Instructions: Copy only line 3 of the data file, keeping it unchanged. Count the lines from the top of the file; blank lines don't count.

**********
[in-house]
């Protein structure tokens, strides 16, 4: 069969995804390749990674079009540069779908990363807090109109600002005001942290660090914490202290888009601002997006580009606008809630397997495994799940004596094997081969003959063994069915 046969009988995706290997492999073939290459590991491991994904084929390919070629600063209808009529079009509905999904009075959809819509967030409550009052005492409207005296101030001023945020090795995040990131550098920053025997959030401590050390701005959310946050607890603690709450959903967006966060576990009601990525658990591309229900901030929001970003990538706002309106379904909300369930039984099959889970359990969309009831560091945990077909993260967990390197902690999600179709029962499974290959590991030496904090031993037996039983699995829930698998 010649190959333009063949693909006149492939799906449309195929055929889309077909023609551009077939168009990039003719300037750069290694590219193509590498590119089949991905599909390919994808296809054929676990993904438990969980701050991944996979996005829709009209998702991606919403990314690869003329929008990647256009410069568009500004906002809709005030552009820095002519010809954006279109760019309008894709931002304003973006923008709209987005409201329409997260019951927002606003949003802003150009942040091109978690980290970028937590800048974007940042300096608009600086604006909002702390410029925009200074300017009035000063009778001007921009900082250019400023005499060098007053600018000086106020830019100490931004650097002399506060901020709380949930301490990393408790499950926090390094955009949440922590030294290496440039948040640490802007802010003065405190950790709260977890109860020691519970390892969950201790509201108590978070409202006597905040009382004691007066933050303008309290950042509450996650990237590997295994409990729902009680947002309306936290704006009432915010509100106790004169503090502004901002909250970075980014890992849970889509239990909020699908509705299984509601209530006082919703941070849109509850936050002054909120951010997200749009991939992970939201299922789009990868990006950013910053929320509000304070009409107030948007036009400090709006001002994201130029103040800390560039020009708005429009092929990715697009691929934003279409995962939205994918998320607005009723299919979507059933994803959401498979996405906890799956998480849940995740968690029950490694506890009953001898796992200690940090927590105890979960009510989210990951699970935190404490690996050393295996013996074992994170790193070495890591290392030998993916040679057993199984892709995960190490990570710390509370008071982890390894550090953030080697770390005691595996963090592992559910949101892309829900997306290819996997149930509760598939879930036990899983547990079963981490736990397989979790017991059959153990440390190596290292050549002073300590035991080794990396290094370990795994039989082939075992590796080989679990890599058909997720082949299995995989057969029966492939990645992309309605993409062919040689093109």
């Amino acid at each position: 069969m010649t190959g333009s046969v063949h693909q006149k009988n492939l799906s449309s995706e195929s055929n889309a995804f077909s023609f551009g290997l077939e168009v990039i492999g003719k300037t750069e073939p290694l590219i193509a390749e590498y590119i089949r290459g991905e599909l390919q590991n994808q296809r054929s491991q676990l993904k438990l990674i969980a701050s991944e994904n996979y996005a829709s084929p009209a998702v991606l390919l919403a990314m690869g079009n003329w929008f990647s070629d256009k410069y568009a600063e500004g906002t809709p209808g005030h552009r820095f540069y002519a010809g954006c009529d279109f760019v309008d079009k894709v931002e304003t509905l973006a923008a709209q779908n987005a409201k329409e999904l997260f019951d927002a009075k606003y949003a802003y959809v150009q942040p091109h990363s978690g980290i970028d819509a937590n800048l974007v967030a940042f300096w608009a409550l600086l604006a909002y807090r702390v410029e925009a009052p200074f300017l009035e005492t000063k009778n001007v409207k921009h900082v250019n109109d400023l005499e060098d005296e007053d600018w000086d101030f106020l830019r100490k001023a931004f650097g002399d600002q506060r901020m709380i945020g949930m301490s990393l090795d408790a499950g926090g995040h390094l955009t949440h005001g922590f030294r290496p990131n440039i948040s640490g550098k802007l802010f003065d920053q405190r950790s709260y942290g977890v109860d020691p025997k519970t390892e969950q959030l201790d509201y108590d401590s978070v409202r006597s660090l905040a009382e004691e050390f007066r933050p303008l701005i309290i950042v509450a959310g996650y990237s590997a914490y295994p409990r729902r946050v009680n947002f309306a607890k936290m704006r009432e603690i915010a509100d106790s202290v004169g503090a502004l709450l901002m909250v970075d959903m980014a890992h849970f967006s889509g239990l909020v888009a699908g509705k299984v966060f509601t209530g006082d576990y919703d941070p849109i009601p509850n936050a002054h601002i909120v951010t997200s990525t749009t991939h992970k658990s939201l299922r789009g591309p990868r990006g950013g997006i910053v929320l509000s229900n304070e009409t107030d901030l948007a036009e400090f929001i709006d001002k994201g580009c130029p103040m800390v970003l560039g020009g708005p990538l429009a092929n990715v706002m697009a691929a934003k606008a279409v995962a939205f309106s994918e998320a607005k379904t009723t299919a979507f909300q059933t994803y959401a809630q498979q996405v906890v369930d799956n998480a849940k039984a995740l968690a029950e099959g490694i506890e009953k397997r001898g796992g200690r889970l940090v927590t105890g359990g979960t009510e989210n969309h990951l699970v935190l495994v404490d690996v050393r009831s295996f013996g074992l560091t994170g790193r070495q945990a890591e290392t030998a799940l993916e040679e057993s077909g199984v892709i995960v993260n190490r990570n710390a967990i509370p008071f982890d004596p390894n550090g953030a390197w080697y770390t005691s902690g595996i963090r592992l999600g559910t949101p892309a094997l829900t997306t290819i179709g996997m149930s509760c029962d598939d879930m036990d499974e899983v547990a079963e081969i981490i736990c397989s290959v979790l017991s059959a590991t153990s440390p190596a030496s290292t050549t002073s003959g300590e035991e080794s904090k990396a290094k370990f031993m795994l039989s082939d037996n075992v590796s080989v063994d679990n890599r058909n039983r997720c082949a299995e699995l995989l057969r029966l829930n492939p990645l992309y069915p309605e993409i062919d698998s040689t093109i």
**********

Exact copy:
């Amino acid at each position: 069969m010649t190959g333009s046969v063949h693909q006149k009988n492939l799906s449309s995706e195929s055929n889309a995804f077909s023609f551009g290997l077939e168009v990039i492999g003719k300037t750069e073939p290694l590219i193509a390749e590498y590119i089949r290459g991905e599909l390919q590991n994808q296809r054929s491991q676990l993904k438990l990674i969980a701050s991944e994904n996979y996005a829709s084929p009209a998702v991606l390919l919403a990314m690869g079009n003329w929008f990647s070629d256009k410069y568009a600063e500004g906002t809709p209808g005030h552009r820095f540069y002519a010809g954006c009529d279109f760019v309008d079009k894709v931002e304003t509905l973006a923008a709209q779908n987005a409201k329409e999904l997260f019951d927002a009075k606003y949003a802003y959809v150009q942040p091109h990363s978690g980290i970028d819509a937590n800048l974007v967030a940042f300096w608009a409550l600086l604006a909002y807090r702390v410029e925009a009052p200074f300017l009035e005492t000063k009778n001007v409207k921009h900082v250019n109109d400023l005499e060098d005296e007053d600018w000086d101030f106020l830019r100490k001023a931004f650097g002399d600002q506060r901020m709380i945020g949930m301490s990393l090795d408790a499950g926090g995040h390094l955009t949440h005001g922590f030294r290496p990131n440039i948040s640490g550098k802007l802010f003065d920053q405190r950790s709260y942290g977890v109860d020691p025997k519970t390892e969950q959030l201790d509201y108590d401590s978070v409202r006597s660090l905040a009382e004691e050390f007066r933050p303008l701005i309290i950042v509450a959310g996650y990237s590997a914490y295994p409990r729902r946050v009680n947002f309306a607890k936290m704006r009432e603690i915010a509100d106790s202290v004169g503090a502004l709450l901002m909250v970075d959903m980014a890992h849970f967006s889509g239990l909020v888009a699908g509705k299984v966060f509601t209530g006082d576990y919703d941070p849109i009601p509850n936050a002054h601002i909120v951010t997200s990525t749009t991939h992970k658990s939201l299922r789009g591309p990868r990006g950013g997006i910053v929320l509000s229900n304070e009409t107030d901030l948007a036009e400090f929001i709006d001002k994201g580009c130029p103040m800390v970003l560039g020009g708005p990538l429009a092929n990715v706002m697009a691929a934003k606008a279409v995962a939205f309106s994918e998320a607005k379904t009723t299919a979507f909300q059933t994803y959401a809630q498979q996405v906890v369930d799956n998480a849940k039984a995740l968690a029950e099959g490694i506890e009953k397997r001898g796992g200690r889970l940090v927590t105890g359990g979960t009510e989210n969309h990951l699970v935190l495994v404490d690996v050393r009831s295996f013996g074992l560091t994170g790193r070495q945990a890591e290392t030998a799940l993916e040679e057993s077909g199984v892709i995960v993260n190490r990570n710390a967990i509370p008071f982890d004596p390894n550090g953030a390197w080697y770390t005691s902690g595996i963090r592992l999600g559910t949101p892309a094997l829900t997306t290819i179709g996997m149930s509760c029962d598939d879930m036990d499974e899983v547990a079963e081969i981490i736990c397989s290959v979790l017991s059959a590991t153990s440390p190596a030496s290292t050549t002073s003959g300590e035991e080794s904090k990396a290094k370990f031993m795994l039989s082939d037996n075992v590796s080989v063994d679990n890599r058909n039983r997720c082949a299995e699995l995989l057969r029966l829930n492939p990645l992309y069915p309605e993409i062919d698998s040689t093109i």